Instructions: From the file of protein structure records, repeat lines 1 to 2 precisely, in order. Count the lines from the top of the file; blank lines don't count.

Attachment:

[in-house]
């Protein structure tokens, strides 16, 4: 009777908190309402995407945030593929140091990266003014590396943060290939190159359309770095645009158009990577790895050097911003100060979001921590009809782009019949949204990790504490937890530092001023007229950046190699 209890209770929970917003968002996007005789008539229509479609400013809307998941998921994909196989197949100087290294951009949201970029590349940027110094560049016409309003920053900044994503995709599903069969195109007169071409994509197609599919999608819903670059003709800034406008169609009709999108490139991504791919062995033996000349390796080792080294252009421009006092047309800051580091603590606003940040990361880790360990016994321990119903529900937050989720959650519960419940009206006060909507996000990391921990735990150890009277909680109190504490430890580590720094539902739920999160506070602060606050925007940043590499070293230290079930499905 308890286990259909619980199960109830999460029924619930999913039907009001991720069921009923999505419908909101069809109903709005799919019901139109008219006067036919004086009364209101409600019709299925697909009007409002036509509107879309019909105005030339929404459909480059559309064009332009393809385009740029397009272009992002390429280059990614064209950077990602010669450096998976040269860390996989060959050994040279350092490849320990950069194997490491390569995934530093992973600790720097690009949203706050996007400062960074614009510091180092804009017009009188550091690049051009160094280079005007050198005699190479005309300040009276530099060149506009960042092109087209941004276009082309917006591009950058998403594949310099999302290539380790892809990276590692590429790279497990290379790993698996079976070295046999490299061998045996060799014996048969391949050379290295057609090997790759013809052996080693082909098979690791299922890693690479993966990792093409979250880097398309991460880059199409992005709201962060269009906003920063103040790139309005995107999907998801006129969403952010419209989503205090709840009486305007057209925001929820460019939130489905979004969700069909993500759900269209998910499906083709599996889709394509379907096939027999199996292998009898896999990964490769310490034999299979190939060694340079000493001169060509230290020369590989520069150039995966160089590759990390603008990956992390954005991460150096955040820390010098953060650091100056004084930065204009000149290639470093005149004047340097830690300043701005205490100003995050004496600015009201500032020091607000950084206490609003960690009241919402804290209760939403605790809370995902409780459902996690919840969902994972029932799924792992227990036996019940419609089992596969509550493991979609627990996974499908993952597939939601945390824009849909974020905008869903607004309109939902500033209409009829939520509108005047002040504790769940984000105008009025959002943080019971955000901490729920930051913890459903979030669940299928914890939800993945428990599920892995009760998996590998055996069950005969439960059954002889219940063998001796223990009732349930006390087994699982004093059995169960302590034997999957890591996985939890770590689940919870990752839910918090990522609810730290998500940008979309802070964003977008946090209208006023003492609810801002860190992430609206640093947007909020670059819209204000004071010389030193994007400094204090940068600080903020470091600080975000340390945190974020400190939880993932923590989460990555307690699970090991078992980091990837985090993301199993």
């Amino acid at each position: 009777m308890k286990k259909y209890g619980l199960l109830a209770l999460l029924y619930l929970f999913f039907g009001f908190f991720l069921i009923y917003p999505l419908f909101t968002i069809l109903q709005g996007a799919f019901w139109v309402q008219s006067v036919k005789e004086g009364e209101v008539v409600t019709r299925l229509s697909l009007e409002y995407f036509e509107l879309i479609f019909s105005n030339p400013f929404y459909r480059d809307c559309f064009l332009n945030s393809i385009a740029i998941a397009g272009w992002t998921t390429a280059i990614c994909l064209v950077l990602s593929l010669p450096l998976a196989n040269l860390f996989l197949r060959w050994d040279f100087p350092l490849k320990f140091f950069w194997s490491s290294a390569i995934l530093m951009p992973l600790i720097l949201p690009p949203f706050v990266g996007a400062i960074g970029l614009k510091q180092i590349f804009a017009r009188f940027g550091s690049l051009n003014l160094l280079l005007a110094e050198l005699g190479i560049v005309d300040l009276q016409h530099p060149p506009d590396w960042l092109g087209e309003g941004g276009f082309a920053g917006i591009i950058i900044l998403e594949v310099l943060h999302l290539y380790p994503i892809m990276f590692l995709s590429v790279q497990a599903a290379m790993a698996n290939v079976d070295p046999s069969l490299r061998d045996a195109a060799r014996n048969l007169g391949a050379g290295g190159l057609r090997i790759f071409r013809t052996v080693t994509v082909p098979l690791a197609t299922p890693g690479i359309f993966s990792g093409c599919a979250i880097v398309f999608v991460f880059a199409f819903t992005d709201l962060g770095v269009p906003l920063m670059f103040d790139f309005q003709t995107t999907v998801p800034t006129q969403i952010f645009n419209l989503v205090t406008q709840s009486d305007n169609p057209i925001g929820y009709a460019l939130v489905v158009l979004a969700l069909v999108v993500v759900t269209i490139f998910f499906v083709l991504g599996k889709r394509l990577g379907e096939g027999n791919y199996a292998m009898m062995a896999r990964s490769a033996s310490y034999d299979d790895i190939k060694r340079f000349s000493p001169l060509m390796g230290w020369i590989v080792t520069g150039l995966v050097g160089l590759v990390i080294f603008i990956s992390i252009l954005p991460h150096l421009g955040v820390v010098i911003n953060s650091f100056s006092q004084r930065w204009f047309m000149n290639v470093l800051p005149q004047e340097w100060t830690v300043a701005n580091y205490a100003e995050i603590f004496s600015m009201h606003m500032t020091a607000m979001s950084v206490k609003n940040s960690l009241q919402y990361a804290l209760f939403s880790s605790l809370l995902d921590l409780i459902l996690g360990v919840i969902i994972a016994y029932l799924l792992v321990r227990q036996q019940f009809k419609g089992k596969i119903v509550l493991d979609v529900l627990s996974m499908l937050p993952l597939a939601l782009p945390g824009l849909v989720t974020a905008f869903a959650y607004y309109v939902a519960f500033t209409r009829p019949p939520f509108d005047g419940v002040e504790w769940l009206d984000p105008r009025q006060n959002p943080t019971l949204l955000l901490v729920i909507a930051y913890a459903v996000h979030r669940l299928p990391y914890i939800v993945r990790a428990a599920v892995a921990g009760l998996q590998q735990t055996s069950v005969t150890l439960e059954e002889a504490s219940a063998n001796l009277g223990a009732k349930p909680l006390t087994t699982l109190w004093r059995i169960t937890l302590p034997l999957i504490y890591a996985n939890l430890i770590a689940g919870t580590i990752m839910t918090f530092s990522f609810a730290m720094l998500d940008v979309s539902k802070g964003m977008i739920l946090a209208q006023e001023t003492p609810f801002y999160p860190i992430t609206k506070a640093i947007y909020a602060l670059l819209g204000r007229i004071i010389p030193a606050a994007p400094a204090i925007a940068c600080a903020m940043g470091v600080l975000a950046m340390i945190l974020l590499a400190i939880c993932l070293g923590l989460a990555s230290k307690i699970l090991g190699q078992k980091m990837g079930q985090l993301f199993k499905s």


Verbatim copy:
[in-house]
């Protein structure tokens, strides 16, 4: 009777908190309402995407945030593929140091990266003014590396943060290939190159359309770095645009158009990577790895050097911003100060979001921590009809782009019949949204990790504490937890530092001023007229950046190699 209890209770929970917003968002996007005789008539229509479609400013809307998941998921994909196989197949100087290294951009949201970029590349940027110094560049016409309003920053900044994503995709599903069969195109007169071409994509197609599919999608819903670059003709800034406008169609009709999108490139991504791919062995033996000349390796080792080294252009421009006092047309800051580091603590606003940040990361880790360990016994321990119903529900937050989720959650519960419940009206006060909507996000990391921990735990150890009277909680109190504490430890580590720094539902739920999160506070602060606050925007940043590499070293230290079930499905 308890286990259909619980199960109830999460029924619930999913039907009001991720069921009923999505419908909101069809109903709005799919019901139109008219006067036919004086009364209101409600019709299925697909009007409002036509509107879309019909105005030339929404459909480059559309064009332009393809385009740029397009272009992002390429280059990614064209950077990602010669450096998976040269860390996989060959050994040279350092490849320990950069194997490491390569995934530093992973600790720097690009949203706050996007400062960074614009510091180092804009017009009188550091690049051009160094280079005007050198005699190479005309300040009276530099060149506009960042092109087209941004276009082309917006591009950058998403594949310099999302290539380790892809990276590692590429790279497990290379790993698996079976070295046999490299061998045996060799014996048969391949050379290295057609090997790759013809052996080693082909098979690791299922890693690479993966990792093409979250880097398309991460880059199409992005709201962060269009906003920063103040790139309005995107999907998801006129969403952010419209989503205090709840009486305007057209925001929820460019939130489905979004969700069909993500759900269209998910499906083709599996889709394509379907096939027999199996292998009898896999990964490769310490034999299979190939060694340079000493001169060509230290020369590989520069150039995966160089590759990390603008990956992390954005991460150096955040820390010098953060650091100056004084930065204009000149290639470093005149004047340097830690300043701005205490100003995050004496600015009201500032020091607000950084206490609003960690009241919402804290209760939403605790809370995902409780459902996690919840969902994972029932799924792992227990036996019940419609089992596969509550493991979609627990996974499908993952597939939601945390824009849909974020905008869903607004309109939902500033209409009829939520509108005047002040504790769940984000105008009025959002943080019971955000901490729920930051913890459903979030669940299928914890939800993945428990599920892995009760998996590998055996069950005969439960059954002889219940063998001796223990009732349930006390087994699982004093059995169960302590034997999957890591996985939890770590689940919870990752839910918090990522609810730290998500940008979309802070964003977008946090209208006023003492609810801002860190992430609206640093947007909020670059819209204000004071010389030193994007400094204090940068600080903020470091600080975000340390945190974020400190939880993932923590989460990555307690699970090991078992980091990837985090993301199993």